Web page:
The chemical speciation and transformations of arsenic in humans and in the environment

Johnson, Linda Rosemary (1986) The chemical speciation and transformations of arsenic in humans and in the environment. PhD thesis, University of Glasgow.

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The human metabolism and biotransformation of arsenic were studied by the analytical speciation of urinary arsenic excreted by volunteers in a series of laboratory-controlled experiments, the general population and several groups subject to enhanced environmental or occupational exposure to inorganic arsenic. In additon, the post-depositional remobilisation of arsenic in the aquatic environment was investigated by the establishment of the chemical forms of arsenic in the sediment porewaters of Loch Lomond and the Dubh Lochan and in the sediments of nearby Scottish sealochs. Total arsenic concentrations were measured by hydride generation-atomic absorption spectrometry (HGAAS) following acid digestion of human urine and biological material and dry ashing of sediment samples. Urine samples were rapidly directly screened for the approximate sum of the hydride-forming species arsenate (As(V)), arsenite (As(III)), monomethylarsonic acid (MMAA) and dimethylarsinic acid (DMAA), which were subsequently separated and accurately determined by ion-exchange chromatography/HGAAS, a procedure uninfluenced by the presence of the common dietary organoarsenicals from seafood. In two experiments, the ingestion of several hundred micrograms of arsenic as the stable organoarsenical in seafood and as inorganic As(V) in mineral water resulted in the rapid gastrointestinal absorption and major urinary excretion of arsenic in under a week. A two-component model showed that urinary arsenic excretion was faster in the former, as reflected in first and second component half lives of 6.9 - 11hr and 3 days compared with 17 - 24hr and 7.1 - 8.6 days for the latter. However, while the seafood organoarsenical was excreted unchanged in urine, inorganic As(V) was rapidly reduced to As(III) and further biotransformed into the less toxic methylated metabolites MMAA and DMAA. After only 12hrs, DMAA became the predominant species to such an extent that over 7 days As(V) constituted only 9 - 10% of the total eliminated arsenic, As(III) 12 - 15%, MMAA 9-18% and DMAA 57 - 69%. In a subsequent experiment involving regular oral intake of As(V), and equilibrium was established in which 40 - 60% of the daily dose of 60 - 70ug As(V) was excreted in urine. As(V), As(III), MMAA and DMAA were eliminated in a steady speciation pattern with mean proportions of 5.8/15.2/ respectively. Some possible longer term tissue retention of As(III) was indicated. For the general population, the concentration of the sum of the hydride-forming species As(V), As(III), MMAA and DMAA rarely exceeds 10ug/g creatinine, of which DMAA is the dominant species (> 80%). With calculated intakes derived from urinary arsenic data comparable to M.A.F.F. dietary estimates and well below recommended limits, there is a negligible risk to the health of the general population from typical exposure to inorganic arsenic. In the mineralised south west of England, where it has been suggested that the highly enriched soil arsenic concentrations may at least be a cofactor in the increased incidence of skin cancer, urinary arsenic levels were only slightly elevated. The potential for increased uptake by the local population was, however, reflected in the more frequent occurrence of As(III) and MMAA in urine and, of especial significance, in two comparatively highly elevated sum of species concentrations of 48.7 and 20.8ugAs/g creatinine recorded for 2 pre-school children. Elsewhere, for workers occupationally exposed to inorganic arsenic, mean urinary arsenic excretion varied from < 10ug/g creatinine for those in the electronics industry to 67.4ug/g creatinine for timber treatment workers applying arsenical wood preservatives, to 79.4ug/g creatinine for a group of glassworkers using arsenic trioxide and 244.8ug/g creatinine for chemical workers involved in the manufacture of arsenical compounds. The maximum urinary arsenic (As(V)+As(III)+MMAA+DMAA) concentration recorded was 956.4ug/g creatinine. For the most exposed groups, the average species proportions ranged from 1 - 6% As(V), 11 -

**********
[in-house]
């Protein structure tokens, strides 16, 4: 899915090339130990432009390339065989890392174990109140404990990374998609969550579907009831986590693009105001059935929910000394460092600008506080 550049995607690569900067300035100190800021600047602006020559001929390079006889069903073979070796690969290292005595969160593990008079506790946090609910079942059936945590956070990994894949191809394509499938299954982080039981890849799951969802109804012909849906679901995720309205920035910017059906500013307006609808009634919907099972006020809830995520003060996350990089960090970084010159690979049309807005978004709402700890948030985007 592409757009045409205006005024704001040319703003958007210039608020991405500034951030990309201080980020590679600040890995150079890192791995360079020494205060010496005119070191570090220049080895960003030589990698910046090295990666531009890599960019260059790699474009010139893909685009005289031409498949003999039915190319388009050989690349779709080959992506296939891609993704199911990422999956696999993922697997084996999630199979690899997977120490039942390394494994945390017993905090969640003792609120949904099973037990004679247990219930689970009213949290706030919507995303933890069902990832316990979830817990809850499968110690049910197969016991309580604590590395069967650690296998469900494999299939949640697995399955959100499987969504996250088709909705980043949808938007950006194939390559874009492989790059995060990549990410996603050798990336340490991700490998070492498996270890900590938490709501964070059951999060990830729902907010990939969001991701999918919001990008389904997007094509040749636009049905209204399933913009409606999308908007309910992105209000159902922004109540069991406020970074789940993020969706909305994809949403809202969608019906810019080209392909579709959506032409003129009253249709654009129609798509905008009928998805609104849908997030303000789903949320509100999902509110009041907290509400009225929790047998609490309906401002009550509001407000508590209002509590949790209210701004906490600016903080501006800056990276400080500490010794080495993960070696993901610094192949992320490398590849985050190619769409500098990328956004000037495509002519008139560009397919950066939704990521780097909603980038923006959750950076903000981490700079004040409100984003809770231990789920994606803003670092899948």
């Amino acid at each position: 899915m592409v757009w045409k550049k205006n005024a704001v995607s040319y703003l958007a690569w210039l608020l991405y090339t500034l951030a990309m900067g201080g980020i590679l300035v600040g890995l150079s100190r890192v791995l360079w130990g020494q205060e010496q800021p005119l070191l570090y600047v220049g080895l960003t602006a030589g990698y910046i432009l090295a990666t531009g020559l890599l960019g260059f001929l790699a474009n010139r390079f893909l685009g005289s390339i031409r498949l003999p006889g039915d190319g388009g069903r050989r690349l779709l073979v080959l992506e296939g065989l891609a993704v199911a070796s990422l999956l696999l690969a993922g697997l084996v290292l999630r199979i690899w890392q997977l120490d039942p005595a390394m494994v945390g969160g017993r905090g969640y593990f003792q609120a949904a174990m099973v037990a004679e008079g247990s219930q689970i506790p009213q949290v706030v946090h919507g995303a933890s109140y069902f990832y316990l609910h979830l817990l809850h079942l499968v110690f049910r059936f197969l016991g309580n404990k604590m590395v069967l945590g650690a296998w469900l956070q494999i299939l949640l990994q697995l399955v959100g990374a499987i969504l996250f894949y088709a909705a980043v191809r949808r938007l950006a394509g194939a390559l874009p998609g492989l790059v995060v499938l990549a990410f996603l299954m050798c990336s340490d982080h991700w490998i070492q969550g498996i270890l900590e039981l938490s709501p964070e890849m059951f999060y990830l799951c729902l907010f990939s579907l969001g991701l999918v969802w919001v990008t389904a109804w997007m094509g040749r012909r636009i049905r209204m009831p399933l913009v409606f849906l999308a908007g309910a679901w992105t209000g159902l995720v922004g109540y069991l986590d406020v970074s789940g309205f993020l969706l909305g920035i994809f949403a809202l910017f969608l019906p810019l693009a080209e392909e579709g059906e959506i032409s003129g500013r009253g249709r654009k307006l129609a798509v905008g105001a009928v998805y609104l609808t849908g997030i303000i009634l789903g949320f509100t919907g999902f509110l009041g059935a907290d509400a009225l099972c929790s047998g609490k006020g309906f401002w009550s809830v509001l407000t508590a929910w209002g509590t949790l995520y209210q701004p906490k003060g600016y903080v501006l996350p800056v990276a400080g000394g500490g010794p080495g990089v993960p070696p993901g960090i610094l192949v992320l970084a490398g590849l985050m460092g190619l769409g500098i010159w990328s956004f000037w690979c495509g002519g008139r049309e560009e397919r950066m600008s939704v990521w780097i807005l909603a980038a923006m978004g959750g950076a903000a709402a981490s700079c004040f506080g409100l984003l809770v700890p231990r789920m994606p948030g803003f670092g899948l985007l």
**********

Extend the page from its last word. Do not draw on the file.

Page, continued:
Item Type: Thesis (PhD)
Qualification Level: Doctoral
Additional Information: Department of Forensic Medicine and Science
Subjects: G Geography. Anthropology. Recreation > GE Environmental Sciences
Q Science > QD Chemistry
R Medicine > R Medicine (General)
Colleges/Schools: College of Science and Engineering
Supervisor's Name: Farmer, Dr. J.G.
Date of Award: 1986
Depositing User: Elaine Ballantyne
Unique ID: glathesis:1986-2547
Copyright: Copyright of this thesis is held by the author.
Date Deposited: 27 Apr 2011
Last Modified: 05 Feb 2014 15:56

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